Eric Kokish 1947 – 2023
A memorial site for Eric, www.erickokishmemorial.ca has been set up by the family, and they are inviting people who knew him to share stories and memories about his life
The news that Eric Kokish has died after a long illness is reverberating around the bridge world. Eric was known to so, so many, his wide and engaging smile lighting up so many championships over the years.
Eric was born in Montreal and eventually moved to Toronto. At one time he had envisaged a career outside of bridge as an architect, but I guess he had a passion for the game which meant that he inevitably devoted his life to it, becoming a builder of systems rather than a designer of buildings. He was a tremendously talented player. In 1974, sitting opposite another famous Canadian, Joey Silver, he was a member of the youngest ever team to win the Vanderbilt. He had a terrific partnership with Peter Nagy and in 1978 they finished second in the World Open Pairs Championship. It’s easy enough to check out Eric’s many successes – they included silver in the 1995 Bermuda Bowl in Beijing. Although his appearances at the table become almost non-existent, he lost none of his expertise – in 2017 he won the prestigious Yeh Bros Cup.
He found everlasting fame as the ultimate bridge coach, starting in 1985 when he guided Brazil to within a whisker of a Bermuda Bowl triumph. That was followed by a coaching job in Indonesia and then came an ongoing alliance with one of the greatest teams in the history of the game, the squad captained by Nick Nickell. Don’t ask how many World Championships and major titles they have won together.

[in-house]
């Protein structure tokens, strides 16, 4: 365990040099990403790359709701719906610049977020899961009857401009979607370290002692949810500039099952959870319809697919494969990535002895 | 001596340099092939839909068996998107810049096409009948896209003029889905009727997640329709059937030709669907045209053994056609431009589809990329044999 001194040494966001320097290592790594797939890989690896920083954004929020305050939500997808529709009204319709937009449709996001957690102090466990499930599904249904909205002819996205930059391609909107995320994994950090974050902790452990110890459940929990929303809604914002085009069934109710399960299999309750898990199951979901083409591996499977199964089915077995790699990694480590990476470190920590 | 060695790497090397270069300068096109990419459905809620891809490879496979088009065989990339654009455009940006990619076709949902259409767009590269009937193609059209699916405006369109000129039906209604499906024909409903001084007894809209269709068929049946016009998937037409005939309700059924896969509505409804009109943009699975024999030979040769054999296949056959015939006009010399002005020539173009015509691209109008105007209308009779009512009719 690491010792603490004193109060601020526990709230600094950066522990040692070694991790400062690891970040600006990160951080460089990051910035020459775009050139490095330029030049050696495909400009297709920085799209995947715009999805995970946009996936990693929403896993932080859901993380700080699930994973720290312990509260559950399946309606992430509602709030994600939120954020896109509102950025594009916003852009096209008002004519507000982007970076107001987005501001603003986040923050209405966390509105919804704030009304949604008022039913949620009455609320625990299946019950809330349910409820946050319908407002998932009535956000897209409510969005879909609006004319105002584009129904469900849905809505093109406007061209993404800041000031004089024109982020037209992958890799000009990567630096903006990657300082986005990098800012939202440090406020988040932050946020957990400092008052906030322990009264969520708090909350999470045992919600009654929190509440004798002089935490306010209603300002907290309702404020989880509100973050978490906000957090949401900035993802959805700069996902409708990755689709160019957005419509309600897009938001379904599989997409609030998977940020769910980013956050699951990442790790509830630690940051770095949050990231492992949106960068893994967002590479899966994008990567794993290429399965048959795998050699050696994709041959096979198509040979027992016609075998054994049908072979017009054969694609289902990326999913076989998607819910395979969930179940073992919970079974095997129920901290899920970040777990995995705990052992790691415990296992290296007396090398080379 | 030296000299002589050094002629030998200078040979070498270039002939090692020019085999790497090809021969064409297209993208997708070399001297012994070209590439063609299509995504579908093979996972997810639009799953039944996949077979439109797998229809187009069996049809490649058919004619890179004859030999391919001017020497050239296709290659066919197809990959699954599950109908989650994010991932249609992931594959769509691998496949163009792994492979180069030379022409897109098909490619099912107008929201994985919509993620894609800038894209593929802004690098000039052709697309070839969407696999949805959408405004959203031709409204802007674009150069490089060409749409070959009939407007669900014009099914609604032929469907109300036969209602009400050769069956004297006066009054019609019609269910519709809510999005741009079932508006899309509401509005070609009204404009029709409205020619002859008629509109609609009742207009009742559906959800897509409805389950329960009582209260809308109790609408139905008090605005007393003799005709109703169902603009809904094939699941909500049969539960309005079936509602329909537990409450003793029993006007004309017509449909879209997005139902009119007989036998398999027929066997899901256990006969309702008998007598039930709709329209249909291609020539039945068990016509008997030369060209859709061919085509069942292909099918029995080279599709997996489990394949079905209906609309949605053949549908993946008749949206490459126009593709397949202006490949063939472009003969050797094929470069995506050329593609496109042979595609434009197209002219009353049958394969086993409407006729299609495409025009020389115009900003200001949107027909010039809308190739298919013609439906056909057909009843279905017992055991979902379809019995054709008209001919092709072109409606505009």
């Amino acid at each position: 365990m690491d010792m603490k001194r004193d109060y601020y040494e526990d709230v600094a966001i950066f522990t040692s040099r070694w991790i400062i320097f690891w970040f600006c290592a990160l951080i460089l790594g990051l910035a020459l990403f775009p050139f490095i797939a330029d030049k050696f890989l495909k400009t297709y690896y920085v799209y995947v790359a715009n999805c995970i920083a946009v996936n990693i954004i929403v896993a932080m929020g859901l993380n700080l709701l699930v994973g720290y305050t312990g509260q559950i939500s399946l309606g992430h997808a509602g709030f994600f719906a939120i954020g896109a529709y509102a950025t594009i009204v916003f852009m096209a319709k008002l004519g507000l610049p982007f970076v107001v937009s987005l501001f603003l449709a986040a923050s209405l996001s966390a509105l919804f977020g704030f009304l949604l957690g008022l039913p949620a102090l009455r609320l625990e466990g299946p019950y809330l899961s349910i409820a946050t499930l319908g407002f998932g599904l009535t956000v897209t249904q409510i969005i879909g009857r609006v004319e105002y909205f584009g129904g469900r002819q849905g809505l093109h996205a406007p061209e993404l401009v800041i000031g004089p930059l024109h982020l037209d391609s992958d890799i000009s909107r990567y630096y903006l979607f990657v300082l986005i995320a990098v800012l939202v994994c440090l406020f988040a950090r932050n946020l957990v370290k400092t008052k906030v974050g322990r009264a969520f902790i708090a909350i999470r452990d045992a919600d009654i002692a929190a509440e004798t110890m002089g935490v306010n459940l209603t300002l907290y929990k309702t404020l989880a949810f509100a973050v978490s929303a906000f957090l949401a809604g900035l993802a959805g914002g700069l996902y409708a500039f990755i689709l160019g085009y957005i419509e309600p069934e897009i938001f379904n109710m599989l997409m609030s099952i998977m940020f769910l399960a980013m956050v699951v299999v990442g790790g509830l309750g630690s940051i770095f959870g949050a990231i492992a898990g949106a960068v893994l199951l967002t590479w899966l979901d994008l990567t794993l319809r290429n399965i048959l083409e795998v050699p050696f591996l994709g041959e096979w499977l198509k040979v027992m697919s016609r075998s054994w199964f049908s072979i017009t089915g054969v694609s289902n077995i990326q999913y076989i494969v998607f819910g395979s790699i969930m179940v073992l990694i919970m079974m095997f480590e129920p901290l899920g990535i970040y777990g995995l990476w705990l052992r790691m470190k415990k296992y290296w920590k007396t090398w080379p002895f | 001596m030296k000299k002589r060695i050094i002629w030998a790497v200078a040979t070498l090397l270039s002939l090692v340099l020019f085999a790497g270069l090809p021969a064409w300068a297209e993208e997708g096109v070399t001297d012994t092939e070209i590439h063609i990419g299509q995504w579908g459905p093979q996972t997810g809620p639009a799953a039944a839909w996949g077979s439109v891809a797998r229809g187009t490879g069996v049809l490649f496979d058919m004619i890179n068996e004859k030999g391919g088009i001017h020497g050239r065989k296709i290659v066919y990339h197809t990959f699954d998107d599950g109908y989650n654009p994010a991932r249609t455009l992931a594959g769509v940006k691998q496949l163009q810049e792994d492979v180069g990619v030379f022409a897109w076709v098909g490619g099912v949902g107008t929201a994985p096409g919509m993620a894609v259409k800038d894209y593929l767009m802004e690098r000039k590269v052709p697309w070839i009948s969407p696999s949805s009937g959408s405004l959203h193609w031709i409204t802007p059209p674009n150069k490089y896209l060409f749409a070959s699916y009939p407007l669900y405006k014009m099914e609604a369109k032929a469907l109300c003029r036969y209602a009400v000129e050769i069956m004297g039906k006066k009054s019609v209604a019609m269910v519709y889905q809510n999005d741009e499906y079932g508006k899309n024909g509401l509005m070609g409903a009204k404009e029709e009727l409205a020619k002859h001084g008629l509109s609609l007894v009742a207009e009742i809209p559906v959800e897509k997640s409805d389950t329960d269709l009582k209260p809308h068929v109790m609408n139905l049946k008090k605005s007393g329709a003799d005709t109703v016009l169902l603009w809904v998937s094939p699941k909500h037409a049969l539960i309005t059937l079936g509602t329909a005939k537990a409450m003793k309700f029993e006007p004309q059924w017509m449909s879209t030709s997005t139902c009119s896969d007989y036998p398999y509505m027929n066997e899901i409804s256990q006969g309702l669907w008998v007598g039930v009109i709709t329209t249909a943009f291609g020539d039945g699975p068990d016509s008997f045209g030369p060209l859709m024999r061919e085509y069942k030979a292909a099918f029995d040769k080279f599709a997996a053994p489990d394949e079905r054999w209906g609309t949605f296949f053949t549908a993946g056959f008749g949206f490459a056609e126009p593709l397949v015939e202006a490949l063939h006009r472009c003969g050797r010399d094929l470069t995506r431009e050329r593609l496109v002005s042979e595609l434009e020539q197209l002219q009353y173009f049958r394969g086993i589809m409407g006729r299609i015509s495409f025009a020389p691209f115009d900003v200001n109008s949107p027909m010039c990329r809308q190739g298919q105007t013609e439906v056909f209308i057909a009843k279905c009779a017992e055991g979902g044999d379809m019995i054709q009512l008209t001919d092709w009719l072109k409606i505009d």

Eric received the ACBL’s Blackwood Award in 2011, being elected to the ACBL Hall of Fame and of course he was a member of the Canadian Hall of Fame.
Somehow, he found time to put pen to paper and for many years he was the main contributor to the World Championship books, being primarily responsible for introducing the concept of a detailed analysis of the play. He wrote regularly for The Bridge World, International Popular Bridge Monthly and Bridge Magazine and was a columnist for the Montreal Gazette and the Toronto Star. He edited Bulletins around the world. He collaborated on various books, including The Rabbi’s Rules (which contains many of his ideas on bidding, including the brilliant Flags & Scrambles about how best to respond to an opening bid of 2NT) and Close Encounters Books 1 & 2 which recount some of the greatest contests in history. He wrote many of the commentaries for the World Simultaneous Pairs.
His contributions to bridge theory are too numerous to mention. The detail he went into surrounding the best way to deal with various tactical opening bids is astonishing. His ‘simple’ defence to the Multicoloured 2 Diamonds (which you can find The Mysterious Multi) runs to more pages than most pairs complete system notes. He was a strong, one might say, vociferous, advocate of the properly completed system card.
It is impossible to convey in a few brief words what a wonderful man Eric was (by the way, Barry Rigal thinks the O. stood for Otto) but if you watch these videos, you will get an inkling as to why he was universally loved, admired, and respected.
It might sound like a platitude, but we may not see his like again.